“[Jesus said]: ‘A sower went out to sow. And as he sowed, some seeds fell along the path, and the birds came and devoured them. Other seeds fell on rocky ground, where they did not have much soil, and immediately they sprang up, since they had no depth of soil, but when the sun rose they were scorched. Since they had no root, they withered away. Other seeds fell among thorns, and the thorns grew up and choked them. Other seeds fell on good soil and produced grain, some a hundredfold, some sixty, some thirty. He who has ears, let him hear…’
“’Hear then the parable of the sower: When anyone hears the word of the kingdom and does not understand it, the evil one comes and snatches away what has been sown in his heart. This is what was sown along the path. As for what was sown on rocky ground, this is the one who hears the word and immediately receives it with joy, yet he has no root in himself, but endures for a while, and when tribulation or persecution arises on account of the word, immediately he falls away. As for what was sown among thorns, this is the one who hears the word, but the cares of the world and the deceitfulness of riches choke the word, and it proves unfruitful. As for what was sown on good soil, this is the one who hears the word and understands it. He indeed bears fruit and yields, in one case a hundredfold, in another sixty, and in another thirty.’” Matthew 13:3-9,18-23
It’s easy to skim this parable and blame the soil for lack of fruitfulness. After all, it’s impossible to grow anything worthwhile in lousy ground. ‘I didn’t choose my upbringing.’ ‘I can’t help my circumstances.’ ‘You don’t know how difficult my life is.’ ‘I’m pressed and have no time.’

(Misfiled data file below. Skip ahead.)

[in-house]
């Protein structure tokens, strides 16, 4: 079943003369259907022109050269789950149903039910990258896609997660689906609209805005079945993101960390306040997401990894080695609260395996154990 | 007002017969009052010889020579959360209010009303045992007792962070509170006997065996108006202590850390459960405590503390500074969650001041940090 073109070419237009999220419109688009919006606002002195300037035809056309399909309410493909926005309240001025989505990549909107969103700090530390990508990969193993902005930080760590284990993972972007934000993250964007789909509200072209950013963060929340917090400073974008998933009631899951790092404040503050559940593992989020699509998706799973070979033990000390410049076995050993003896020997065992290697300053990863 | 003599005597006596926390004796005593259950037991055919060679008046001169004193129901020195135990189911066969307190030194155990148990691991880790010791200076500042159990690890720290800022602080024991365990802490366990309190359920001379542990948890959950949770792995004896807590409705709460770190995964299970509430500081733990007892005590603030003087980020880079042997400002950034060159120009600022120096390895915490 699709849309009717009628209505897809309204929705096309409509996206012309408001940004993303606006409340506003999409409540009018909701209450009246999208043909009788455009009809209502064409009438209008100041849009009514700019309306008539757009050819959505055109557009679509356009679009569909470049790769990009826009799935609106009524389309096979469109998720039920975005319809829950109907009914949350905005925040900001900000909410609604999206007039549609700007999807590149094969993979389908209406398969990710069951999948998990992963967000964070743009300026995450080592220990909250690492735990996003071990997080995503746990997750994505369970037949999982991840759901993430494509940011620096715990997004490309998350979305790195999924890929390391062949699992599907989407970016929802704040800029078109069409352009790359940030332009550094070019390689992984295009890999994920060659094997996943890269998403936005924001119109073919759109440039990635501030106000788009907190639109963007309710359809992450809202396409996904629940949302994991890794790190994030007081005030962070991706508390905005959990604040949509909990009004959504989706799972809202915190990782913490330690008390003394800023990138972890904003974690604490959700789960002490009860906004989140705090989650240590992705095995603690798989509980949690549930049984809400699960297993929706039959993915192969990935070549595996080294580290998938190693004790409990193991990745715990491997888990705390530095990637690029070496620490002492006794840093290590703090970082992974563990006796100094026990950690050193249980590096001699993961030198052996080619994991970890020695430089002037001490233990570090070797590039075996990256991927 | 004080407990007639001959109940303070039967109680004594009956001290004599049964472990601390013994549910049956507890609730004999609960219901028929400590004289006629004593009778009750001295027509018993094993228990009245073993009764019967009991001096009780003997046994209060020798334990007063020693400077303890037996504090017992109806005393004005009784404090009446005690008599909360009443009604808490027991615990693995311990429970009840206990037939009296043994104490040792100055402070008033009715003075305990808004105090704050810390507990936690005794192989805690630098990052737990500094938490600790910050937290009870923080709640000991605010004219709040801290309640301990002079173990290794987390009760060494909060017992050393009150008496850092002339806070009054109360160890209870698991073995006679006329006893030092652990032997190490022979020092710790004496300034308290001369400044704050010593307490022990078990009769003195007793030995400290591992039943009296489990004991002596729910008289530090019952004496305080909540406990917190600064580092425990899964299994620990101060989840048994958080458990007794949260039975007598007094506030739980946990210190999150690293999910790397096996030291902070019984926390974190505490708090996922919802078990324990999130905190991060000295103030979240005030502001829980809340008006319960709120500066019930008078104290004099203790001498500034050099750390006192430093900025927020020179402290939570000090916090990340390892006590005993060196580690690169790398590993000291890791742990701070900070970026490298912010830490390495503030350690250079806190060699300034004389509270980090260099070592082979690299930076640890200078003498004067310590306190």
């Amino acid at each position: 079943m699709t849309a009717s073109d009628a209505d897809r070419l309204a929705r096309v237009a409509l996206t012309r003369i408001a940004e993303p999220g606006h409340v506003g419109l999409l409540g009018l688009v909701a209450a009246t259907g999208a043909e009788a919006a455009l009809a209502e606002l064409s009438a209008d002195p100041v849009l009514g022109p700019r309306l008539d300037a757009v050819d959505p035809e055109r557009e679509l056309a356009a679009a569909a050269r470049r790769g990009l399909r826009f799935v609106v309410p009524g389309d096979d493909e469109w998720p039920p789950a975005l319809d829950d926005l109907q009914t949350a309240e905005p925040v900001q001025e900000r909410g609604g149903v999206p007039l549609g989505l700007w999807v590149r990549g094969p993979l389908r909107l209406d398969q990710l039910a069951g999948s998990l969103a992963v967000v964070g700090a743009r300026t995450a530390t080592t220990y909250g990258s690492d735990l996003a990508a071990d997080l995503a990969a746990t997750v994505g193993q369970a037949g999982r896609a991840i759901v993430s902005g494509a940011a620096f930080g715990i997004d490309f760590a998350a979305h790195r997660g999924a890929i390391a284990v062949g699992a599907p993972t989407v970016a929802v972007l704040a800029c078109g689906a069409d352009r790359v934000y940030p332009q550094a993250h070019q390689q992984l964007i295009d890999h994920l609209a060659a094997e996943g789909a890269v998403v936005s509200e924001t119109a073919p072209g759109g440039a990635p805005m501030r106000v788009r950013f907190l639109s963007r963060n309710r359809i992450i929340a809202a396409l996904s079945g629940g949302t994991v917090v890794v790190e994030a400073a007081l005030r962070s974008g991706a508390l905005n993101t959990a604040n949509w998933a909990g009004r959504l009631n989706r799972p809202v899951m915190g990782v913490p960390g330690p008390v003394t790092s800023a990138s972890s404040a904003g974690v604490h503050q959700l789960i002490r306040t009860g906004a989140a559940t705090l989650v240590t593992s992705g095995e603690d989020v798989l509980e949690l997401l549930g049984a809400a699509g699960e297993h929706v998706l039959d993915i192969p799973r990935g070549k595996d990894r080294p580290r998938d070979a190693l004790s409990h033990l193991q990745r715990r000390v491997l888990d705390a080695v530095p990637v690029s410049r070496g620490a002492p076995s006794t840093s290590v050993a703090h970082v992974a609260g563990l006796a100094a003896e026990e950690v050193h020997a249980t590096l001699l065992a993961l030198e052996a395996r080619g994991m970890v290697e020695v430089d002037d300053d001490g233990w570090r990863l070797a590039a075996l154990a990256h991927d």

But step back and see the fingers of grace all over the story. The word is sown by a generous, benevolent, equal-opportunity Sower. He doesn’t determine the soils, only the giving out of the potent Word, which He scatters abroad. So if we have ears to hear, we will pay attention to the condition of our soil to receive and nurture what He bountifully offers. Tilling is our responsibility.
We can take care to make our path rich and fertile by regularly breaking up what has become stale, hard, and worn. We would do well to yield to the Spirit’s softening of a stubborn will, His conviction and removal of unyielding pet sins. And beware thorns of frenetic busyness, an incessant crush of media, whining, and ‘stuff.’ They tangle, hinder, and eventually choke out the Word’s effectiveness.
What am I blaming for my refusal to obey? What neglect has made my soil dry and hard, and what new habits can I implement to receive fresh insights and renewal from the Lord? Of what stones of resentment, hatred, or apathy need I repent, so roots of truth and mercy can go deep and take hold? How will I clear my private world to welcome the living and active Word of God and allow it to transform and flourish? How am I actively multiplying spiritual fruit? (Isaiah 30:15; Hebrews 4:12)